Then, in 1997, Porsche introduced the GT class 911 GT2R at Le Mans where this 996-based water-cooled coupe promptly won its class, followed by the famous Porsche 911 GT1 which gave Porsche its last overall victory at Le Mans (1998).
The current family of 911 race cars which run at the Rolex 24, in production since 1989, is the 911 GT3 Cup, which was developed for the Porsche Supercup and Carrera Cup one-marque series which take place around the globe. Brumos Racing took the latest version of the car to GT championship in 2011.
The other current 911 race car line is the current Porsche 911 GT3 RSR, driven to an overall victory in the 2003 Rolex 24 and a class victory in 2002 by TRG.
Tickets for the 50th anniversary of the Rolex 24 are available online at http://www.daytonainternationalspeedway.com or by calling 1-800-PITSHOP.
Dec 22 | Rolex 24 Flashback: By The Team Numbers
In preparing for the Rolex 24 at Daytona, one needs to be, if not a numbers fan, at least comfortable with dealing with lots of them.
DAYTONA BEACH, Fla. -- In preparing for the Rolex 24 at Daytona, one needs to be, if not a numbers fan, at least comfortable with dealing with lots of them. Deciphering how to properly assemble an effort by breaking down the number of people and all the elements those people need to be doing is like a complex math equation. Putting the budget together from the numbers breakdown occurs after the fact and completes the process.
Putting together even a one-car effort for the race is a challenging endeavor, so imagine extrapolating that out to two, three, four or even five cars for one 24-hour race. That's half the challenge, and half the allure, of the respective efforts put forth by Mike Shank in Daytona Prototypes and Kevin Buckler in GT, on an annual basis for the 24-hour endurance test.
Shank and Buckler certainly aren't the only two team principals concerned with putting together a multicar program for Daytona, but they do have a lot of experience with it, and in mass quantity.
Buckler in particular has stood out, with 66 cars entered in total since TRG's Daytona debut in 1996, and no fewer than five cars entered in every Rolex 24 since 2005! Shank's proven no slouch either, with either two or three DPs proving a staple of his Daytona races since 2006 – even if he didn't run them all for the full season.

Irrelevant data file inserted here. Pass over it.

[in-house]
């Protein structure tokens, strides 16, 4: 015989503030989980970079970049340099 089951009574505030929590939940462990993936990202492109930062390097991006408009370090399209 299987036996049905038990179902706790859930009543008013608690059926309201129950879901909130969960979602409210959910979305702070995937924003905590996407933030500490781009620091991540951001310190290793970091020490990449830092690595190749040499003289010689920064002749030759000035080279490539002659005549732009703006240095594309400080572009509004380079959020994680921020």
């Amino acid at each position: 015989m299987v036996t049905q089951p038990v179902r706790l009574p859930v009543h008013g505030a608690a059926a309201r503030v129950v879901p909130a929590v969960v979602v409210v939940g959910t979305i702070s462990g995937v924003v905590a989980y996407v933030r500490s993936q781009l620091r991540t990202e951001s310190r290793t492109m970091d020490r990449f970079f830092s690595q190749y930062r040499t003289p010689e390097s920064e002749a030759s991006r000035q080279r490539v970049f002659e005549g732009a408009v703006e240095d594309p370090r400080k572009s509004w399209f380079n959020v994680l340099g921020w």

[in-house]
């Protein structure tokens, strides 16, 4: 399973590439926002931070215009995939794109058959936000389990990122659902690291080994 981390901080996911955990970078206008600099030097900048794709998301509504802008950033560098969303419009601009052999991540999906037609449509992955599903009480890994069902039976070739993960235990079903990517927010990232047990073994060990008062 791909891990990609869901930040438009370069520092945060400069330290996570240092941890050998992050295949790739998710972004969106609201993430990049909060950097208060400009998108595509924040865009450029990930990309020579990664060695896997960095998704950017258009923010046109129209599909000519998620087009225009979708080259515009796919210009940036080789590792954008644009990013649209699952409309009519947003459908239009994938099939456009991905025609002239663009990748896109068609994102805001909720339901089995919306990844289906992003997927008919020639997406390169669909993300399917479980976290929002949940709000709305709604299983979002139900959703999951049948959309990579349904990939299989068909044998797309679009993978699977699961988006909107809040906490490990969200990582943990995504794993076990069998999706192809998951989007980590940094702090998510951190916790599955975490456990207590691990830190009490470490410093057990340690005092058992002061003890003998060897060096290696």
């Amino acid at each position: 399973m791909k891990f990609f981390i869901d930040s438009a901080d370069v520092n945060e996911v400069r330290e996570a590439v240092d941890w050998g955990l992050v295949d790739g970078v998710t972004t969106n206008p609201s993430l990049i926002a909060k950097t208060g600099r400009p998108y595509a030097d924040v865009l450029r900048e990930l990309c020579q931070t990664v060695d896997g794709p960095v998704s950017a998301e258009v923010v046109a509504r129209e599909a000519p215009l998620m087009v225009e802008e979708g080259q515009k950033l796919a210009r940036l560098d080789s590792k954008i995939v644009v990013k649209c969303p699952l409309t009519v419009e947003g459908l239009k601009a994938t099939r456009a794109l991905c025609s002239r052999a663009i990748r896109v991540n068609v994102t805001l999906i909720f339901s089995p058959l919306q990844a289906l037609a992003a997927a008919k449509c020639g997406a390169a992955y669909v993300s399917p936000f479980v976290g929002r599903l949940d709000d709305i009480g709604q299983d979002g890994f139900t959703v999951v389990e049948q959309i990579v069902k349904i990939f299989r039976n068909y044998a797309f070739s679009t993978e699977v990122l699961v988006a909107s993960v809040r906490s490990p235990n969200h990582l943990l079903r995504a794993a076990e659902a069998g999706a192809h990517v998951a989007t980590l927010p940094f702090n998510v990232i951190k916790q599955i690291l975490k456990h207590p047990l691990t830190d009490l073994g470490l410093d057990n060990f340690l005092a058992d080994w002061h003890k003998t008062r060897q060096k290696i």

"I always get a little competitive pleasure when guys elsewhere say, 'You know, I'm gonna do a second or third car for Daytona because TRG can do it,' and then they find out it was the worst thing they could have wished for," Buckler says. "Since anything can go wrong, if your boat is slightly fragile, don't stick it in the middle of the ocean in the middle of the storm! Really, don't try to start a second car team if you can't do it. It's harder than it looks, and is a logistical management nightmare!"
Buckler knows of what he speaks. While consistently fielding a fleet of Porsche GT3 Cups in the last 15 years, TRG has accrued 10 podium finishes in class at Daytona since 2005 including two class wins. In 2008, the team ran a record seven-car effort, and scored two podiums. So, how does that break down, from the essentials to the mundane?
"We've got several pounds of ice, hundreds of water bottles, 15 golf carts and 10 motorhomes," Buckler says, reciting some of the items off the cuff. "TRG is a 30-person company, and it tends to swell with our longtime guys who come in every year at Daytona, and work with the 'TRG Secret Sauce.' It's very regimented, almost like a military operation. But in total for the race, we'll have 125 people."
Of those 125 people, Buckler estimates at least 10 to 12 rotate on the spotters' stand, six-seven fuelers, eight men on tires, five ladies in hospitality, one sponsor coordinator (who runs around on golf carts and delivers food and new batteries), one motorhome maintenance man checking to ensure power is still going, and one food stocker (his wife). That's plus the usual cast of characters, drivers and regular crew who'd be there anyway.